Blockbuster trades are difficult to execute because they have to benefit all of the teams involved. It’s great that fans want to see ace pitchers litter their starting rotation; however, someone has to be the responsible one and say: We’re giving up too much for this! In the case of the Boston Red Sox, the time is shortly approaching where they have to decide whether a trade for a big-time pitcher is worth the risk this season or that they should be sellers and start the rebuilding process, once again, for next season.
Jason Mastrodonato of The Boston Herald tweeted the conflict brewing inside Red Sox manager John Farrell‘s mind about the trade dilemma:
Farrell has shown immense support of his own players in his time in Boston, including playing veterans like Shane Victorino and Mike Napoli who have both severely struggled this season. For Farrell to publicly admit that there is a problem that a trade could solve, it says a great deal about how this issue must have plagued his mind for the last few weeks, if not months.
With Clay Buchholz put on the disabled list for his elbow, the Red Sox lose their ace pitcher in the rotation. The statistics show that Boston’s starters have been slowly progressing as a group, but they are in need of some serious help very soon.
Enter the Grayest of blue skies.
Oakland Athletics starter Sonny Gray should be what Red Sox executives are looking for, especially general manager Ben Cherington. With being 6.5 games out of the American League East division lead, and also in the hunt for a wildcard spot, a trade is inevitable. Therefore, why not look for a player who can help you now and after the 2015 season?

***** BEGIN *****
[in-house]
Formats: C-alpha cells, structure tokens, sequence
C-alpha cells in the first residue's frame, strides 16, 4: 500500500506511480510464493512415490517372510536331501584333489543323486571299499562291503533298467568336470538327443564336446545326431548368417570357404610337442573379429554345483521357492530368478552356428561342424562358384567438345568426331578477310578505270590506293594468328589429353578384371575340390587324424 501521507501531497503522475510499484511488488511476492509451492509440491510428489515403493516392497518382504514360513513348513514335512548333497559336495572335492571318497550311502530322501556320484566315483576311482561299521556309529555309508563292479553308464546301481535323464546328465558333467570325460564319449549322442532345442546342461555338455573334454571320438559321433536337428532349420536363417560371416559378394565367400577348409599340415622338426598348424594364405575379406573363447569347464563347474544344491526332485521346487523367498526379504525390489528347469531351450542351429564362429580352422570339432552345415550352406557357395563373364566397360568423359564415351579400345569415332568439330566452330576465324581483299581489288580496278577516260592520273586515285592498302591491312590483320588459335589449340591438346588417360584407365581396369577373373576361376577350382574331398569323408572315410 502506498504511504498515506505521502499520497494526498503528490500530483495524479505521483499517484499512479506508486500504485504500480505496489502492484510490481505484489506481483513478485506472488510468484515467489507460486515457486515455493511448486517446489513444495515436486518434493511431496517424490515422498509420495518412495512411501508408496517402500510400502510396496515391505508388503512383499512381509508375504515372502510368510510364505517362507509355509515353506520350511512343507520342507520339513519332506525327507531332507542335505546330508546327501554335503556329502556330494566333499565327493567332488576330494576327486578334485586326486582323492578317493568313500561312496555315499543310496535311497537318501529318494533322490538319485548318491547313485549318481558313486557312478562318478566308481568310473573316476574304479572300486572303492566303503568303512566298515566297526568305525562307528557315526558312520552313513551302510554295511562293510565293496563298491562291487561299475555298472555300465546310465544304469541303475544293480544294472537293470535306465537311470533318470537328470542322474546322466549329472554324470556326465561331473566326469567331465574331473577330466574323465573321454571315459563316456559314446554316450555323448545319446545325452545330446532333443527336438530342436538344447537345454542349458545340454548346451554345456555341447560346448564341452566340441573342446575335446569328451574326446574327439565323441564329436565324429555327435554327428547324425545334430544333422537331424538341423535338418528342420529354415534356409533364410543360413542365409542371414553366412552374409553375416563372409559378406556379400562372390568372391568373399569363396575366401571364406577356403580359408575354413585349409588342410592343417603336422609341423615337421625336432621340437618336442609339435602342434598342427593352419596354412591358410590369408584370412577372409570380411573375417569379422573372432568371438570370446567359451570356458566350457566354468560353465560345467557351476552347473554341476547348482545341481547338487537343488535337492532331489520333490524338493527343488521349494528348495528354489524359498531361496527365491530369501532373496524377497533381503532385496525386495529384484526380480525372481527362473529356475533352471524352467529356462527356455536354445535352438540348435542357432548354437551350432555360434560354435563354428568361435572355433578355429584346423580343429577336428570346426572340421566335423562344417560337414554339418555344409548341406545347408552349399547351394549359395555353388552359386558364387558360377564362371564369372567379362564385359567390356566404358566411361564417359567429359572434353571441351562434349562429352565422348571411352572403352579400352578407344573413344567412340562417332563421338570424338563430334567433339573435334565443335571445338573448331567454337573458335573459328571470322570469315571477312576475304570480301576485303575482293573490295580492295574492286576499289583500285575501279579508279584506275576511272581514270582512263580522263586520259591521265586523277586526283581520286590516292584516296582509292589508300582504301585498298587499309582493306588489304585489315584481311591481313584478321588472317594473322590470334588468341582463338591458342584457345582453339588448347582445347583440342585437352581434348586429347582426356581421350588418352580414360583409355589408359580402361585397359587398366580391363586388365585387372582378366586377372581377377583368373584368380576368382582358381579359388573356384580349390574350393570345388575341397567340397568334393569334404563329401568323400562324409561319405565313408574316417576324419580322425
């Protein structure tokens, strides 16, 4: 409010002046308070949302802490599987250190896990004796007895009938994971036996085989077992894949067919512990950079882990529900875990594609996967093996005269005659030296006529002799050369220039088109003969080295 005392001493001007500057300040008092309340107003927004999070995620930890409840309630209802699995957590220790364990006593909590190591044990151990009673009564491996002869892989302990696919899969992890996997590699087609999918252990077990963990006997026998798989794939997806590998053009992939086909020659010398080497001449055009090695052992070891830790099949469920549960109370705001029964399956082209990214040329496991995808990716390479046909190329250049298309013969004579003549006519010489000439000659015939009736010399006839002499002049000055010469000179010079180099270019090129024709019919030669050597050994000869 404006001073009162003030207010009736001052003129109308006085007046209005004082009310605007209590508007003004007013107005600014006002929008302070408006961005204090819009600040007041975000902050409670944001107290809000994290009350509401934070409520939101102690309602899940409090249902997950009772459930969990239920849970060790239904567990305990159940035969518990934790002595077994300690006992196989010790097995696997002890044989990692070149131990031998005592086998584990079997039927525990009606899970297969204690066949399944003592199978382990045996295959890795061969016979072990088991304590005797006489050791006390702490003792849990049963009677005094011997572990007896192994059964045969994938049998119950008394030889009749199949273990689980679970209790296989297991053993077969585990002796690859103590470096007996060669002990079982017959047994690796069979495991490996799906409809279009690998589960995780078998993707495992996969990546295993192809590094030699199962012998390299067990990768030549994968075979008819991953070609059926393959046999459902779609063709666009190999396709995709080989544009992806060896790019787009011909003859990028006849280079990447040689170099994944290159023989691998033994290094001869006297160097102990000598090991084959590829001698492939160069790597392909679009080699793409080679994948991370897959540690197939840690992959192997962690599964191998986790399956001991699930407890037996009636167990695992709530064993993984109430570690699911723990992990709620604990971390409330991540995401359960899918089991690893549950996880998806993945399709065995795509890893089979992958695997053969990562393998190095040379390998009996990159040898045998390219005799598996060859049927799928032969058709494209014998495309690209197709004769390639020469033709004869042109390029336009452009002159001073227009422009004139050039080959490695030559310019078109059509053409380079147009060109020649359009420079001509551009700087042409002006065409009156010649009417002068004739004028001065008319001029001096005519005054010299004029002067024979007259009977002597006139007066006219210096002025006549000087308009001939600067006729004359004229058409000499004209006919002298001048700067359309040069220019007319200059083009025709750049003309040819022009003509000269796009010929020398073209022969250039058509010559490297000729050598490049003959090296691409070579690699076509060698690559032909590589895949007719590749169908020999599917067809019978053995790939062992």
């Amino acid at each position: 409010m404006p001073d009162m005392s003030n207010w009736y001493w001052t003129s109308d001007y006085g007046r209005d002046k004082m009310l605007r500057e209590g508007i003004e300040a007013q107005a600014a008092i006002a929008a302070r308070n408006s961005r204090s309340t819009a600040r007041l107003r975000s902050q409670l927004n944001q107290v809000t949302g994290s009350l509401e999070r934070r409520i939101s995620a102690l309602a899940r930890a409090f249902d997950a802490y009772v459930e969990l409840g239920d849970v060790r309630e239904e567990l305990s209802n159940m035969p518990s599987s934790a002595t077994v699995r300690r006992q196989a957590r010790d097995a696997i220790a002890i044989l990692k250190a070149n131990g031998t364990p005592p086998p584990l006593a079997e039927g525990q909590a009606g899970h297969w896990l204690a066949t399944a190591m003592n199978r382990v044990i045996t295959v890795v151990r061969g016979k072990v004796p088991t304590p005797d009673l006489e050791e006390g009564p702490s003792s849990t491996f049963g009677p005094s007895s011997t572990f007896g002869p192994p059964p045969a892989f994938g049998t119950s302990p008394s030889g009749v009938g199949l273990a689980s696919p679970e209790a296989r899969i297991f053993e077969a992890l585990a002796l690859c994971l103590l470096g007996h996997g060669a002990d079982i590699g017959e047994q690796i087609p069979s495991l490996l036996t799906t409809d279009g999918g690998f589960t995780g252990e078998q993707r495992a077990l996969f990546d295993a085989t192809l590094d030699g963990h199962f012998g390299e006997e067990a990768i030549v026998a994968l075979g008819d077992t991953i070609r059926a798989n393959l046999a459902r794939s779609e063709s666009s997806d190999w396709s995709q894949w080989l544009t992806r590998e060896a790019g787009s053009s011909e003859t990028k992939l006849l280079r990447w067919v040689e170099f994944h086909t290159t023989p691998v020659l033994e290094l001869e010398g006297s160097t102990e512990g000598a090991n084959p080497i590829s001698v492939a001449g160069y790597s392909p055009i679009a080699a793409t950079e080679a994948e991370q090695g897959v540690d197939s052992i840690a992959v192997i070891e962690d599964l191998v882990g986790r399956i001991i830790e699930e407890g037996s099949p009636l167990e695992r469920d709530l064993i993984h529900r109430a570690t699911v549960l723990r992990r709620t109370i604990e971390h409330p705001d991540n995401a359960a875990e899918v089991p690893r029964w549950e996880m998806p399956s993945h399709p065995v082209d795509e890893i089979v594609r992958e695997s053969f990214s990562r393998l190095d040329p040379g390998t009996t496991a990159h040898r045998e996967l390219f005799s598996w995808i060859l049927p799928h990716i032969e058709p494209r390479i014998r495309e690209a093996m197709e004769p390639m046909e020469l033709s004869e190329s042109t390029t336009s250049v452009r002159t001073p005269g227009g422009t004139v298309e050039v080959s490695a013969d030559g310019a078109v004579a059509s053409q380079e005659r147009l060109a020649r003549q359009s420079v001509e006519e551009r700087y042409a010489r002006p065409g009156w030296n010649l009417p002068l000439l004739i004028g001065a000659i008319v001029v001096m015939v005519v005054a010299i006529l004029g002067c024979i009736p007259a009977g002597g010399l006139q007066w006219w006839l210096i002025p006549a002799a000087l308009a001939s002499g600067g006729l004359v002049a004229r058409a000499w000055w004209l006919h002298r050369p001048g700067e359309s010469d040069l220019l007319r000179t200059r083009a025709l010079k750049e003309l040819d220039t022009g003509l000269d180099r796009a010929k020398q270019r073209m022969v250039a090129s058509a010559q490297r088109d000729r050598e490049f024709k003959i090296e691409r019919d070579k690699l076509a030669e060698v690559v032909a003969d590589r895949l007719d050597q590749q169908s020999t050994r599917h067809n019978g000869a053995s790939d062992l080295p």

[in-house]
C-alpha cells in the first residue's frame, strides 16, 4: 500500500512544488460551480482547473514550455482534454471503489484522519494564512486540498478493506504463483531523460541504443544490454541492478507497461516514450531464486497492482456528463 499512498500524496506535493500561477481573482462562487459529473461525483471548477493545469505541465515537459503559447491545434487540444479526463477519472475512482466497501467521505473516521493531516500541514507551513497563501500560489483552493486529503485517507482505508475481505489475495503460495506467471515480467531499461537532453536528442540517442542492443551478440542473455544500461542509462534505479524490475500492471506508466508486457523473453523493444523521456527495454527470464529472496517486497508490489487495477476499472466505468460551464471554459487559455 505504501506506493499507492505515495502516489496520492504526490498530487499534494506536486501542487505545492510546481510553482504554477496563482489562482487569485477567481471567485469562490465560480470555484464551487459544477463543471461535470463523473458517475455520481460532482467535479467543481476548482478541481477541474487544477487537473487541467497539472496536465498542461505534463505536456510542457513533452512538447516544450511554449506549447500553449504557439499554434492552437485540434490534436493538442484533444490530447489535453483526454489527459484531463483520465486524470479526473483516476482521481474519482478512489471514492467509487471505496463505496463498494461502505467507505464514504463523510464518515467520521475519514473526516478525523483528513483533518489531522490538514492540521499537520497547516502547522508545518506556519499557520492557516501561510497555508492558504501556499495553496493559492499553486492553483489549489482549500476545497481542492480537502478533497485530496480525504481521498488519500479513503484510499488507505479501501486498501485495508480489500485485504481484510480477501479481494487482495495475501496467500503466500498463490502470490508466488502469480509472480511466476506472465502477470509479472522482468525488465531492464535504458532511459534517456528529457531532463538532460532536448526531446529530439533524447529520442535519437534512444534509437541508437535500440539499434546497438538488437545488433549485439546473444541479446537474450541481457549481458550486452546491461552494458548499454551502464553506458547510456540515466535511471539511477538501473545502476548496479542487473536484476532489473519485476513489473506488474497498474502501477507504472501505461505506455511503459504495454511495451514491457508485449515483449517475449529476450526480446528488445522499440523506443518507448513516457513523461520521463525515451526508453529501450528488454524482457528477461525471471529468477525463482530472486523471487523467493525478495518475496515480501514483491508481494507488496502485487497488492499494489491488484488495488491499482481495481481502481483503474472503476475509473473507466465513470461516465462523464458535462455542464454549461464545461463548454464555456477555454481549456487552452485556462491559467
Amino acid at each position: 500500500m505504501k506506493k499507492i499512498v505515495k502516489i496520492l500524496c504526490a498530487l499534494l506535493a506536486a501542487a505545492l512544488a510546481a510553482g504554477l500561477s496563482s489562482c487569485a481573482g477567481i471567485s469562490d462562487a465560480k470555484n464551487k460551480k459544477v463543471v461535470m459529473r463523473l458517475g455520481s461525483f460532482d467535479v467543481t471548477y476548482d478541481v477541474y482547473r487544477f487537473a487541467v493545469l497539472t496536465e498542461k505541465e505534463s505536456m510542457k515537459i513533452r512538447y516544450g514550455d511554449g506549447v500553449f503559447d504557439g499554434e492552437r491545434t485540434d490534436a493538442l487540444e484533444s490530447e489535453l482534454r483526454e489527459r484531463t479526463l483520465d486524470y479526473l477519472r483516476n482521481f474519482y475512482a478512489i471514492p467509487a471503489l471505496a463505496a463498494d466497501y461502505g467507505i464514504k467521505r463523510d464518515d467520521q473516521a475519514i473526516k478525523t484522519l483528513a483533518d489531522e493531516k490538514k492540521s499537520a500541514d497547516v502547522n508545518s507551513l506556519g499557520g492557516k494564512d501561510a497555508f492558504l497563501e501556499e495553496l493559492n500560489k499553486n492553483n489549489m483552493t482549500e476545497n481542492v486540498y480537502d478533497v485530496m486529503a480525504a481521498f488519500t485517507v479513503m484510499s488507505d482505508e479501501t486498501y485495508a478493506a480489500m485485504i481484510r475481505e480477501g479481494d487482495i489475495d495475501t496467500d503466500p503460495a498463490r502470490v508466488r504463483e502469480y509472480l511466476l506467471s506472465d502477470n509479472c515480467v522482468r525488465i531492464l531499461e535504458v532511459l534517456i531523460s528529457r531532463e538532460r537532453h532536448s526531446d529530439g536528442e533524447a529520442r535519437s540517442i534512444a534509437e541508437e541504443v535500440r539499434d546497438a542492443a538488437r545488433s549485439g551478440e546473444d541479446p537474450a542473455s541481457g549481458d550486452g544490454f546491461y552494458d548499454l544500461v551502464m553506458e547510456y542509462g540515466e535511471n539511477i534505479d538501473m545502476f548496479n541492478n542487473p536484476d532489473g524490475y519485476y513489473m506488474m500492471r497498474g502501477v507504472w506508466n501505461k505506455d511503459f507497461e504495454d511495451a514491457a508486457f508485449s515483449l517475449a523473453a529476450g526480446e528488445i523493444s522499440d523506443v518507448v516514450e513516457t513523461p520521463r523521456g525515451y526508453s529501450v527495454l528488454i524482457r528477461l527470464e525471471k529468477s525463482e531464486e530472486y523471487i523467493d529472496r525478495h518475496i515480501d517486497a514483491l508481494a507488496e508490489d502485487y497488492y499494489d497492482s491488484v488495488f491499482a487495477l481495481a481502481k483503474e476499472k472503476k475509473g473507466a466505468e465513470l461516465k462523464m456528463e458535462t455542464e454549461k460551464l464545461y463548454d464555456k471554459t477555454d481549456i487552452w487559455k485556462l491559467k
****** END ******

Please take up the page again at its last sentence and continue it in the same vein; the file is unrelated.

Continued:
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Nick Cafardo of The Boston Globe echoed that sentiment two days ago: “The Red Sox seem to want controllable, young pitchers if they’re going to give up top prospects. Sonny Gray and Chris Sale would fall into that category, but good luck extracting either from the A’s and White Sox, respectively. Given Billy Beane‘s penchant for doing things you don’t expect, Gray’s availability is more likely than Sale’s. Johnny Cueto has been linked a lot to the Red Sox, but they don’t like the idea of a rental.” The exact same thing should be said for the notion that Cole Hamels would be the Red Sox savior, as well.
At 25 years of age, Gray is young enough and talented enough to help the Red Sox past this season’s turmoil, instead of creating free-agent pitfalls this winter. The Tennessee native has posted a record of 10-3 with a 2.04 ERA in 18 starts, with the five no-decisions stemming from the fact that the Athletics are sitting in the A.L. West division basement. Gray sits second only to Zack Greinke as having the lowest ERA in the majors (1.39). Gray is another righty, but with a stat like that, does anyone care?
Jul 5, 2015; Oakland, CA, USA; Oakland Athletics pitcher Sonny Gray (54) laughs while talking with Golden State Warriors center Festus Ezeli at O.co Coliseum. Mandatory Credit: Cary Edmondson-USA TODAY Sports